Tag Archive: Dorchester hotel

VOGUE: Luxury couture bridal-wear showcases Indian and Pakistani designers ahead of wedding season

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Sunday 8th January saw a spectacular showcase of the latest bridal, occasion wear and couture collections from the top tier of the Indian and Pakistani design spectrum.

The Aashni + Co exhibition at the Dorchester Hotel in London, included a breath-taking exhibition of the best national and internationally renowned designs from industry leaders including Anamika Khanna, Anushree Reddy, Elan, Gaurav Gupta, Sabyasachi, Tarun Tahiliani, Monisha Jaising, Rimple and Harpreet Narula, Jade and ASAL by Abu Sandeep.

With January historically being the peak time in which summer brides and grooms in the UK browse for and select their wedding attire, the event boasted an elegant showcase of the latest designs from South Asia.

Aashni Anshul Doshi, founder and creative director of the show said: “I think the best part about this event is that it allows people to meet the designers behind their wedding outfits and if they wish to have a bespoke creation. Our show makes that possible and demonstrates that you don’t have to travel to India fosergr the right designer outfit.”

Renowned designer Sabyasachi Mukherjee said: “A lot of people in London were excited to see my latest debut collection with Christian Louboutin for shoes and handbags. I also showcased my very celebrated ‘firdaus collection’ that has done well all over the world. I am very happy to bring this to London.”

Also at the show was Rimple Narula of the label Rimple & Harpreet Narula - they are the designer duo for Sanjay Leela Bhansali’s next magnum opus, ‘Padmavati’, starring Deepika Padukone, Shahid Kapur and Ranveer Singh. Rimple Narula said: “I think London has become pretty much the second largest market, when it compares to India, looking at how fashion savvy Asians are and their overwhelming response which has been really good.”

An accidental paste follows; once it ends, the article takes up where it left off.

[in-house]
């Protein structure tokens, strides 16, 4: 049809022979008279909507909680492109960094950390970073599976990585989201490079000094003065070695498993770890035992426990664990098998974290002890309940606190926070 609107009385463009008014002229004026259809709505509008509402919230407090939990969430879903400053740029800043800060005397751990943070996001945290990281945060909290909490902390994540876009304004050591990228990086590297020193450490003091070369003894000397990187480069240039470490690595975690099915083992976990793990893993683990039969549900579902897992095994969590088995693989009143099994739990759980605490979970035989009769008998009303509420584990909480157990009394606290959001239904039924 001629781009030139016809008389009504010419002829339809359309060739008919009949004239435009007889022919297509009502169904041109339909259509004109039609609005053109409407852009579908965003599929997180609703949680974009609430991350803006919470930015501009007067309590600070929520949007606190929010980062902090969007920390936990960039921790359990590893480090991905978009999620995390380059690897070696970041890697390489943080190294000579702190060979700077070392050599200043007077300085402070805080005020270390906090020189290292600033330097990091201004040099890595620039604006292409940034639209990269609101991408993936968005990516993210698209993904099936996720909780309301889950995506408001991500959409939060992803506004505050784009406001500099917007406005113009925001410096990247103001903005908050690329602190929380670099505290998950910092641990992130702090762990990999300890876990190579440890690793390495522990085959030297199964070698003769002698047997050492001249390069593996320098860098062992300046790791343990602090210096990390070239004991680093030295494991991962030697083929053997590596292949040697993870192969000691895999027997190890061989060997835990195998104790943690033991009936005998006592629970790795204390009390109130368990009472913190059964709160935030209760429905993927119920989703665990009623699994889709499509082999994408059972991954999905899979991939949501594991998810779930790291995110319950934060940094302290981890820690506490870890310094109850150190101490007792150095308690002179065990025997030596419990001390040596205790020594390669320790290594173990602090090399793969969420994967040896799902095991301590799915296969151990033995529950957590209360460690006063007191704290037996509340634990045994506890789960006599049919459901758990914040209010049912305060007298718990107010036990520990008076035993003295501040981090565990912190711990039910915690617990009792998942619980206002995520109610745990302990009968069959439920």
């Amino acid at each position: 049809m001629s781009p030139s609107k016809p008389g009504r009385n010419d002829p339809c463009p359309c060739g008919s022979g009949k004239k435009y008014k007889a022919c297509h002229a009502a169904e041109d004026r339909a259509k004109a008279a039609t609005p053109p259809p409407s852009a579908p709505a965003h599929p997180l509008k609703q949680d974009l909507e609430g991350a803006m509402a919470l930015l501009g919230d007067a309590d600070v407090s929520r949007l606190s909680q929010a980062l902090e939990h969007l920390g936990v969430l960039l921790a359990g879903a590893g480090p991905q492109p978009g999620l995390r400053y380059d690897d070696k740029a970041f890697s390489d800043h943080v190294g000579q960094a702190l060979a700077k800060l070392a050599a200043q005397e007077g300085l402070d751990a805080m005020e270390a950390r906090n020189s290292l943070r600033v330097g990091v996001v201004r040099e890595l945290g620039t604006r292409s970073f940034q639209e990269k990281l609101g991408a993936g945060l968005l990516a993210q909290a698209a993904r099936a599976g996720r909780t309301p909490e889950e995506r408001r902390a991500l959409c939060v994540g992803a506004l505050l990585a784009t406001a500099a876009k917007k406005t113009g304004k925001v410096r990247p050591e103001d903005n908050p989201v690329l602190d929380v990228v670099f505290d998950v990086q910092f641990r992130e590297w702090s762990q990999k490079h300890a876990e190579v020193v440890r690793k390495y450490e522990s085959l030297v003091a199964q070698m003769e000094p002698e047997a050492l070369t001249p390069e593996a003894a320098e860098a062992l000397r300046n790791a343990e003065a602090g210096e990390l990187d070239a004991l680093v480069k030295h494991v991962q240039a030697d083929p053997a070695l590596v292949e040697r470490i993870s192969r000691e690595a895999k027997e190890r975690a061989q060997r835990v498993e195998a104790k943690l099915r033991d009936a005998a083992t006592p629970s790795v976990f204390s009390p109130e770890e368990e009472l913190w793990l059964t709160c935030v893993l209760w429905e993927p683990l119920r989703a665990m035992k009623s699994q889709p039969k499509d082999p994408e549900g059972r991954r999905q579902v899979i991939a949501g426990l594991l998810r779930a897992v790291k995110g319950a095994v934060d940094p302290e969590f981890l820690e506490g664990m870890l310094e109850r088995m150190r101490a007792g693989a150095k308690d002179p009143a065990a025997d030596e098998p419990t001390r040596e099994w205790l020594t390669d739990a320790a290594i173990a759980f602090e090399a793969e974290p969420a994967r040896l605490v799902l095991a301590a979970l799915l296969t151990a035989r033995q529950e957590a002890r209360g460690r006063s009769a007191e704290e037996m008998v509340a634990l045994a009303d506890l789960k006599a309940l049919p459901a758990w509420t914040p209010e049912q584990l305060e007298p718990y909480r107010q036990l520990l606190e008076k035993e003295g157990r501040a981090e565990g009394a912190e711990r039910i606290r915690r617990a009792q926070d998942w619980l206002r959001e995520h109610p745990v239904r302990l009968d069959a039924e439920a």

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Celebrities boycott Beverley Hills Hotel

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CALIFORNIA: Protests over Brunei's strict Sharia law penal code outside the famous Beverly Hills Hotel, owned by the Sultan of Brunei

CALIFORNIA: Protests over Brunei's strict Sharia law penal code outside the famous Beverly Hills Hotel, owned by the Sultan of Brunei

Hollywood celebrities have boycotted one of its most famous hotels because of harsh Islamic penal codes introduced by the Brunei government.

The Sultan of Brunei, who owns the Beverly Hills Hotel as well as the world-famous luxury Dorchester hotels chain, announced the first phase of the new penalties at the beginning of May.

Brunei's leader, Sultan Hassanal Bolkiah, said the initial phase of the new penal code introduces fines or prison terms for offences including indecent behaviour, failure to attend Friday prayers and pregnancies out-of-wedlock.

The second phase which is due to start later this year will cover crimes such as theft and robbery and will involve more stringent penalties such as amputations and flogging.
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The most severe punishments, such as death by stoning for offences including sodomy and adultery, will be introduced late next year and will eventually include death by stoning for homosexuality and adultery.

Comedians Jay Leno and Ellen DeGeneres from the USA are among the celebrities supporting the boycott of the Beverly Hills Hotel.

This week Stephen Fry, Sharon Osbourne and Richard Branson said they are boycotting the luxury Dorchester Hotel chain over the owner's ties to the introduction of Sharia law in the Sultanate of Brunei.

The mayor of Beverly Hills, Lili Bosse, had urged the city council to adopt a resolution condemning Brunei's new laws and force the country to sell the hotel and others it owns through the Dorchester Collection chain.
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Several organisations have cancelled events at the hotel, long a gathering place for Hollywood celebrities.

But Christopher Cowdray, the chief executive of the Dorchester Collection chain, said those protesting have ignored local hotels owned by countries with poor human rights records.

"There are other hotel companies in this city that are owned by Saudi Arabia... you know, your shirt probably comes from a country which has human rights issues," Mr Cowdray said, adding a boycott would hurt local employees the most.

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